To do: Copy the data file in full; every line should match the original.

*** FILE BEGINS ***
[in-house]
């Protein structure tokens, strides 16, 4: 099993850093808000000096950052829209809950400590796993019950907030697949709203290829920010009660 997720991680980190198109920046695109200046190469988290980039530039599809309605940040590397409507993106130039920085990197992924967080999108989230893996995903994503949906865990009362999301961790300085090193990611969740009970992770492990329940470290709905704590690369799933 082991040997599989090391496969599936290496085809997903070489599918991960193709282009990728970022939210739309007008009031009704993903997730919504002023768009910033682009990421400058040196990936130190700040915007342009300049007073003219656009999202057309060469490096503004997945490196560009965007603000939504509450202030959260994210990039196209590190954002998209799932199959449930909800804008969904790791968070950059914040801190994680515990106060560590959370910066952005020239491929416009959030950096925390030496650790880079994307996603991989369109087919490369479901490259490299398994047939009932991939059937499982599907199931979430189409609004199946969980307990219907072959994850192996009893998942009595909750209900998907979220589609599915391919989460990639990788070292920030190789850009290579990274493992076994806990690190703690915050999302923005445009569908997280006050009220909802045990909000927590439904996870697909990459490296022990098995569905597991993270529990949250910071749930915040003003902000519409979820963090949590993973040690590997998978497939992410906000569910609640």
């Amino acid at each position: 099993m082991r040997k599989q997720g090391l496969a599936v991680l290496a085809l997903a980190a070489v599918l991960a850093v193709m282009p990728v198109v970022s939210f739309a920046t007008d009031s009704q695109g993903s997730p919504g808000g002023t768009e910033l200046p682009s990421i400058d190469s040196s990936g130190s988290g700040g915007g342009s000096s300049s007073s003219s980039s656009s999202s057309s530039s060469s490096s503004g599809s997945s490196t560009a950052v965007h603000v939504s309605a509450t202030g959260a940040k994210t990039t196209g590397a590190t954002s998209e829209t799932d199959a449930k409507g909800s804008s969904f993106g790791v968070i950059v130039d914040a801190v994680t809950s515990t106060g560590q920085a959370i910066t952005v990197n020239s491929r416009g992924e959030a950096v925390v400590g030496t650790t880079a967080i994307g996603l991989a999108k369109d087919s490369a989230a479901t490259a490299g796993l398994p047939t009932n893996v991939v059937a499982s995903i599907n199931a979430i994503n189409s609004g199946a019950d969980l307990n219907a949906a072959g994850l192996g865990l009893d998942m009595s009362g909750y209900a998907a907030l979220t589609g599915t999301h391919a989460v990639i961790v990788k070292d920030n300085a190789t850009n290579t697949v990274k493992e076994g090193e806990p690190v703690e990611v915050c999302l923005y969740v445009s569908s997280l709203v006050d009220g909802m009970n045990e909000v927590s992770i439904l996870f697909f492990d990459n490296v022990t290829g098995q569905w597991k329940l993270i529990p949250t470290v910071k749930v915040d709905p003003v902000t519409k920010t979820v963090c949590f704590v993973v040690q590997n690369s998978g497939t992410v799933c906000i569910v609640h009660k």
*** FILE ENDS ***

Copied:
[in-house]
């Protein structure tokens, strides 16, 4: 099993850093808000000096950052829209809950400590796993019950907030697949709203290829920010009660 997720991680980190198109920046695109200046190469988290980039530039599809309605940040590397409507993106130039920085990197992924967080999108989230893996995903994503949906865990009362999301961790300085090193990611969740009970992770492990329940470290709905704590690369799933 082991040997599989090391496969599936290496085809997903070489599918991960193709282009990728970022939210739309007008009031009704993903997730919504002023768009910033682009990421400058040196990936130190700040915007342009300049007073003219656009999202057309060469490096503004997945490196560009965007603000939504509450202030959260994210990039196209590190954002998209799932199959449930909800804008969904790791968070950059914040801190994680515990106060560590959370910066952005020239491929416009959030950096925390030496650790880079994307996603991989369109087919490369479901490259490299398994047939009932991939059937499982599907199931979430189409609004199946969980307990219907072959994850192996009893998942009595909750209900998907979220589609599915391919989460990639990788070292920030190789850009290579990274493992076994806990690190703690915050999302923005445009569908997280006050009220909802045990909000927590439904996870697909990459490296022990098995569905597991993270529990949250910071749930915040003003902000519409979820963090949590993973040690590997998978497939992410906000569910609640």
């Amino acid at each position: 099993m082991r040997k599989q997720g090391l496969a599936v991680l290496a085809l997903a980190a070489v599918l991960a850093v193709m282009p990728v198109v970022s939210f739309a920046t007008d009031s009704q695109g993903s997730p919504g808000g002023t768009e910033l200046p682009s990421i400058d190469s040196s990936g130190s988290g700040g915007g342009s000096s300049s007073s003219s980039s656009s999202s057309s530039s060469s490096s503004g599809s997945s490196t560009a950052v965007h603000v939504s309605a509450t202030g959260a940040k994210t990039t196209g590397a590190t954002s998209e829209t799932d199959a449930k409507g909800s804008s969904f993106g790791v968070i950059v130039d914040a801190v994680t809950s515990t106060g560590q920085a959370i910066t952005v990197n020239s491929r416009g992924e959030a950096v925390v400590g030496t650790t880079a967080i994307g996603l991989a999108k369109d087919s490369a989230a479901t490259a490299g796993l398994p047939t009932n893996v991939v059937a499982s995903i599907n199931a979430i994503n189409s609004g199946a019950d969980l307990n219907a949906a072959g994850l192996g865990l009893d998942m009595s009362g909750y209900a998907a907030l979220t589609g599915t999301h391919a989460v990639i961790v990788k070292d920030n300085a190789t850009n290579t697949v990274k493992e076994g090193e806990p690190v703690e990611v915050c999302l923005y969740v445009s569908s997280l709203v006050d009220g909802m009970n045990e909000v927590s992770i439904l996870f697909f492990d990459n490296v022990t290829g098995q569905w597991k329940l993270i529990p949250t470290v910071k749930v915040d709905p003003v902000t519409k920010t979820v963090c949590f704590v993973v040690q590997n690369s998978g497939t992410v799933c906000i569910v609640h009660k």